The Pilot

Administrative approval was obtained to conduct the pilot for project “Bluebird” within the current project time reporting system.This included approval for establishment of several new project codes to allow for the desired level of cost collecting detail. The project codes were nested under the parent project code, so that the overall cost add-up for CM&C would be comparable to the current system. Functions outside of CM&C (toxicology, clinical pharmacology, etc.) continued to just use the parent project code, while all of CM&C used only the new project codes. Extensive communications were conducted with the dozens of CM&C personnel associated with the project prior to the start of the pilot. The purpose of the pilot and the definitions for the various WBS codes were explained. The team members were located globally, including two locations in the U.S., a Puerto Rican site, and one European site. Thus, a side benefit of the pilot was that it helped the SAP team evaluate implementation issues with a global R&D community.

The team members had to adjust their project time reporting templates to reflect the new WBS activity codes applicable to their work. For instance, an analytical chemist would select “Bluebird—CM&C—Analytical methods development” and “Bluebird—CM&C—all other analytical support” to replace just “Bluebird” on her or his project time reporting template.An organic chemist would select “Bluebird—CM&C—API Commercial process development” and so forth.Monthly followup communications were also sent to remind team members of the appropriate codes to use.

Compliance With the Pilot

Exhibit 2 shows that 83% of the CM&C personnel accurately moved to use of the new project code in the first month of the pilot. Compliance reached 92% by the third month. There was not a compliance problem once a particular person had the correct project codes on his or her personal project time reporting template. Slippage in compliance occurred as new team members were assigned and were unaware of the pilot. For instance, routine assay support is often shared among many personnel within a large department. In the current project time reporting system at Lilly, it is difficult to ensure use of the correct project codes when different people are brought in to work on a project. If one were to conduct a routine search of the available project codes for the entire Lilly portfolio, one would find the “Bluebird” parent project code that most functions were using.Because the current environment at Lilly is to report time only at the project level, and not any functional detail, new personnel assigned to the project did not necessarily search further for the “Bluebird” detailed CM&C codes that were being used in the pilot. As a result, the conductors of the pilot had to diligently review use of the “Bluebird” project codes by CM&C departments and continuously communicate back to the expanding CM&C “Bluebird” team at multiple sites around the world. Due to this continuous communication, by month 9, compliance had reached 98%.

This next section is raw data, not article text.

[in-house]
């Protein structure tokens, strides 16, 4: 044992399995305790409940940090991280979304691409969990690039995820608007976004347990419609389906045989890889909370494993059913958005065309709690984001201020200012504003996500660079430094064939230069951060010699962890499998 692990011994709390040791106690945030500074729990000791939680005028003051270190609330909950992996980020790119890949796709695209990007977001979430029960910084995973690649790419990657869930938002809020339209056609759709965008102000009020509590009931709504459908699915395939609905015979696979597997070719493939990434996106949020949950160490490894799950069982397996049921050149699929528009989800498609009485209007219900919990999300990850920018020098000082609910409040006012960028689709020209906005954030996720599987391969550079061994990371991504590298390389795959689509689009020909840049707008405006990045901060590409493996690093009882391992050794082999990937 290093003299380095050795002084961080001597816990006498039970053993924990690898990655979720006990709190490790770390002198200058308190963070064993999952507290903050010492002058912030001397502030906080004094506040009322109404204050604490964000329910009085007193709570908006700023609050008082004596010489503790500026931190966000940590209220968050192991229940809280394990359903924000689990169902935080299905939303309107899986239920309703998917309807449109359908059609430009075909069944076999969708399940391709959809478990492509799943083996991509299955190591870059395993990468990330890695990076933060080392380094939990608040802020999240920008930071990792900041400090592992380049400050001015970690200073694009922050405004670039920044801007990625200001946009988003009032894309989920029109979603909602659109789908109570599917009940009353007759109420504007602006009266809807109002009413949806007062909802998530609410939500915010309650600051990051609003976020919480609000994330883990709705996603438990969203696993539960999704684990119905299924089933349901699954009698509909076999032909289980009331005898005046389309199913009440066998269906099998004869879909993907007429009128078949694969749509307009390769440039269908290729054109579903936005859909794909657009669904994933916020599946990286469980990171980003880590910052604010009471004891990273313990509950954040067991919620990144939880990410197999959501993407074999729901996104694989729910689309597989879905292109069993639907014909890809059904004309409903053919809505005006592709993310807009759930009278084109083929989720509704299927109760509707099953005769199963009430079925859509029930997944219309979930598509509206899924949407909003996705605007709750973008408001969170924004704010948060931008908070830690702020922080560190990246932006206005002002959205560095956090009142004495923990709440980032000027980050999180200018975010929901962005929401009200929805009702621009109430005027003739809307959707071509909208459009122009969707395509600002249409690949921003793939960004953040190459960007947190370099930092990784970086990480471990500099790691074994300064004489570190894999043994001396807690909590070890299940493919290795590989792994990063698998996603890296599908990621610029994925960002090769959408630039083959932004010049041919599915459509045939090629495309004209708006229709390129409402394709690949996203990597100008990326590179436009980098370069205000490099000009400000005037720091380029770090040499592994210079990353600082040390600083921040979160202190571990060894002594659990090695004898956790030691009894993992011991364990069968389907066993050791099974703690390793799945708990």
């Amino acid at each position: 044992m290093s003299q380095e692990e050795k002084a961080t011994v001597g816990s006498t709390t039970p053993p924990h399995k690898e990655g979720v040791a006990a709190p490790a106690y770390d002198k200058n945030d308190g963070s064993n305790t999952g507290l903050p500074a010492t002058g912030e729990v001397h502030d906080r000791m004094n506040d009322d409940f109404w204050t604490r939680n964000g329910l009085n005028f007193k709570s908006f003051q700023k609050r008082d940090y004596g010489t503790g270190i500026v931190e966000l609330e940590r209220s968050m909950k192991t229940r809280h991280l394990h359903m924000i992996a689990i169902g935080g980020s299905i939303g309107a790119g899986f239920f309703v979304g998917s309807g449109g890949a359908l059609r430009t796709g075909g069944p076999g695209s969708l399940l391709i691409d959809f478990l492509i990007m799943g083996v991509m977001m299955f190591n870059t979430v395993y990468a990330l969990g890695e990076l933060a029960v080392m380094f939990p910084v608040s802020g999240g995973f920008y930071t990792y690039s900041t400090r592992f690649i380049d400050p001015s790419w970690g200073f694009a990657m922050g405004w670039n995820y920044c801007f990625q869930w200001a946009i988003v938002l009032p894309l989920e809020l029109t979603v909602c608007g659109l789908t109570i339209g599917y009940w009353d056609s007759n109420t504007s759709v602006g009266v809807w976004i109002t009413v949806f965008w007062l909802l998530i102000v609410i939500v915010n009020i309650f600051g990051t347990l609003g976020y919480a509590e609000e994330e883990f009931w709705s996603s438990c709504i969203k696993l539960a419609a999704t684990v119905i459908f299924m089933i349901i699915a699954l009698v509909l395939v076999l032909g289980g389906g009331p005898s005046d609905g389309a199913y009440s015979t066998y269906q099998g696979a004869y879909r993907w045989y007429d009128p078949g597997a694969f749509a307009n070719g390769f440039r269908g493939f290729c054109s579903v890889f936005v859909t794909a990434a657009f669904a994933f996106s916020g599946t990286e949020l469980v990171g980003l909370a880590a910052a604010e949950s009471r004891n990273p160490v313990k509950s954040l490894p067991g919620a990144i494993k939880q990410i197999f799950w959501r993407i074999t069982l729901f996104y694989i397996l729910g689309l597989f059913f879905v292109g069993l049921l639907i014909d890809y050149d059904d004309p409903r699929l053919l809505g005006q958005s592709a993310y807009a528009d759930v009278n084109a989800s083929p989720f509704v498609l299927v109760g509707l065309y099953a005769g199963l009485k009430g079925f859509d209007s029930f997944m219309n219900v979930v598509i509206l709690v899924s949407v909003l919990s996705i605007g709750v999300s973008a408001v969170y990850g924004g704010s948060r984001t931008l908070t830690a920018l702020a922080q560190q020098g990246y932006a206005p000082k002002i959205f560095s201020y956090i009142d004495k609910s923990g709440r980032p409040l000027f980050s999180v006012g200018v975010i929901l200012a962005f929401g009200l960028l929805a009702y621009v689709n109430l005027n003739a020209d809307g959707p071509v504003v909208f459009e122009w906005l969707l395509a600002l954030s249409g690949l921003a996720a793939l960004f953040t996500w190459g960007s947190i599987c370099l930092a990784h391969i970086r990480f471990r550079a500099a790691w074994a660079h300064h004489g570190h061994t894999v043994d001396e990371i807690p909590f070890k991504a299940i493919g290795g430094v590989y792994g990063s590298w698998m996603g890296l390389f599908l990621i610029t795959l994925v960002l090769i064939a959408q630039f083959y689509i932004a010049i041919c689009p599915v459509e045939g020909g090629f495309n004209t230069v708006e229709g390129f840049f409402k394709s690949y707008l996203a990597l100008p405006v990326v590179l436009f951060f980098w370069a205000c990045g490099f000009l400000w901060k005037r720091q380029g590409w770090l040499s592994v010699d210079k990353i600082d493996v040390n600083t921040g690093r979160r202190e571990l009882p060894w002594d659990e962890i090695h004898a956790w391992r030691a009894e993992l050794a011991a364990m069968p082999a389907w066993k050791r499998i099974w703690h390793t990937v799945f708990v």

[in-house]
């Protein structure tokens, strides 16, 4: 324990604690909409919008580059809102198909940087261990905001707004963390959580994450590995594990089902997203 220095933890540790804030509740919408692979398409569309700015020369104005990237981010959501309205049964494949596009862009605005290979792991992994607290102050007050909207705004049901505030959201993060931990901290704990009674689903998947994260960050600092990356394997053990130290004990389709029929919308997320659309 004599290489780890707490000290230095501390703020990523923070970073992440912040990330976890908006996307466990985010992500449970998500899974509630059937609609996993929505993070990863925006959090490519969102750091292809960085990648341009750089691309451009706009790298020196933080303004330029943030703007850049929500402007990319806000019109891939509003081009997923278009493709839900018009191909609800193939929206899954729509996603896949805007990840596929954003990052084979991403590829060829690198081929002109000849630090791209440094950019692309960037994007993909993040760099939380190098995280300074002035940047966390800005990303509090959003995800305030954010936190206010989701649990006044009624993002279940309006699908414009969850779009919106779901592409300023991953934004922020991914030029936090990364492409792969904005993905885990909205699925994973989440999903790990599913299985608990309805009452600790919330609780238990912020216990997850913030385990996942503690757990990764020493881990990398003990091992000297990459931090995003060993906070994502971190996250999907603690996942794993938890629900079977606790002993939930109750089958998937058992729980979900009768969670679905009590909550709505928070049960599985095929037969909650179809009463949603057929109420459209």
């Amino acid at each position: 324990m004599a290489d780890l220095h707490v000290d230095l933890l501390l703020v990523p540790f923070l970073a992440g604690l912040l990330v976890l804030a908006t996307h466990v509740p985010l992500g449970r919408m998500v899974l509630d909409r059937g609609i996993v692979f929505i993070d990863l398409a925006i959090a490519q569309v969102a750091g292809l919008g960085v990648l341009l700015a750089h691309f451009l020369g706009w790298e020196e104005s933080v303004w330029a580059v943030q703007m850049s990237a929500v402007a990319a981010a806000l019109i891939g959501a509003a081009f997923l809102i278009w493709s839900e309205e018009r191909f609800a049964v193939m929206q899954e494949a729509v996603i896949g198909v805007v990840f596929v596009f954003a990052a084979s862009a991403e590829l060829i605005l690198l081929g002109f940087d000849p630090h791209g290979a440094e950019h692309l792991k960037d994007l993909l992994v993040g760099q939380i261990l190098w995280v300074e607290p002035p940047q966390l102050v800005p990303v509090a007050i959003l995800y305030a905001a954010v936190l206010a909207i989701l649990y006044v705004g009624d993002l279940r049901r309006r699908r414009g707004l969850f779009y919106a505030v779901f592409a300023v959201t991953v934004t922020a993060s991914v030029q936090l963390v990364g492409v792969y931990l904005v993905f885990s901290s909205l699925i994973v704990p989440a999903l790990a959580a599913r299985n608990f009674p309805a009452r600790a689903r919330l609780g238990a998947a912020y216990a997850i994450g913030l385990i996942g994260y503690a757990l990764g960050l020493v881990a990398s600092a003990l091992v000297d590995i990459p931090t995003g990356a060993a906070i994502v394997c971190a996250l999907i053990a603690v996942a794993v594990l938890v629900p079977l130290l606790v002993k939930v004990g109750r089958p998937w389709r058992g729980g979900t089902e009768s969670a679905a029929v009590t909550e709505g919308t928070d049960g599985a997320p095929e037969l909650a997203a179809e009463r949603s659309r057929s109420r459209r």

Exhibit 3. Monthly Hours for CM&C High-Level Deliverables

Monthly Hours for CM&C High-Level Deliverables

Exhibit 4. CM&C High-Level Deliverables

CM&C High-Level Deliverables

Learning Point: Ongoing reinforcement communications are necessary beyond the start-up period for an enterprisewide software system such as SAP. Initial training alone will not be sufficient.